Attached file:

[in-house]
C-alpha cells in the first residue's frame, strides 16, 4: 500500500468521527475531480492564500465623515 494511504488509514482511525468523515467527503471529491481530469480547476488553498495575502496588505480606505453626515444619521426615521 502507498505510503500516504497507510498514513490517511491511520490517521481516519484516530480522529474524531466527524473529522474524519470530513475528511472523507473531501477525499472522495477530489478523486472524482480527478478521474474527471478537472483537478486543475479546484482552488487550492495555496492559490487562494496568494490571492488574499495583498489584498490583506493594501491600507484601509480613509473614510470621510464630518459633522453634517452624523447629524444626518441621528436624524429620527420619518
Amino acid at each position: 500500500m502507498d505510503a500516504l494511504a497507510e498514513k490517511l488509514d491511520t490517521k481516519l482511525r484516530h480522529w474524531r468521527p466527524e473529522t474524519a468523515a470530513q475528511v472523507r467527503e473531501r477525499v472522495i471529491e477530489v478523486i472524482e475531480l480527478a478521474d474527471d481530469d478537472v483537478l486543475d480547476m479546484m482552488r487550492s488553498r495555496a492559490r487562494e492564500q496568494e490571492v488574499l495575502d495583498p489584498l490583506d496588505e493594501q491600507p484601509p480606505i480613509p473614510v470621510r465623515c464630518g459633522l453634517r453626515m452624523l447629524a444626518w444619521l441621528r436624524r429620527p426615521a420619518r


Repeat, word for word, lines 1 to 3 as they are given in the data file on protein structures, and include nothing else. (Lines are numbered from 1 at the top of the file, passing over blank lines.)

[in-house]
C-alpha cells in the first residue's frame, strides 16, 4: 500500500468521527475531480492564500465623515 494511504488509514482511525468523515467527503471529491481530469480547476488553498495575502496588505480606505453626515444619521426615521 502507498505510503500516504497507510498514513490517511491511520490517521481516519484516530480522529474524531466527524473529522474524519470530513475528511472523507473531501477525499472522495477530489478523486472524482480527478478521474474527471478537472483537478486543475479546484482552488487550492495555496492559490487562494496568494490571492488574499495583498489584498490583506493594501491600507484601509480613509473614510470621510464630518459633522453634517452624523447629524444626518441621528436624524429620527420619518
Amino acid at each position: 500500500m502507498d505510503a500516504l494511504a497507510e498514513k490517511l488509514d491511520t490517521k481516519l482511525r484516530h480522529w474524531r468521527p466527524e473529522t474524519a468523515a470530513q475528511v472523507r467527503e473531501r477525499v472522495i471529491e477530489v478523486i472524482e475531480l480527478a478521474d474527471d481530469d478537472v483537478l486543475d480547476m479546484m482552488r487550492s488553498r495555496a492559490r487562494e492564500q496568494e490571492v488574499l495575502d495583498p489584498l490583506d496588505e493594501q491600507p484601509p480606505i480613509p473614510v470621510r465623515c464630518g459633522l453634517r453626515m452624523l447629524a444626518w444619521l441621528r436624524r429620527p426615521a420619518r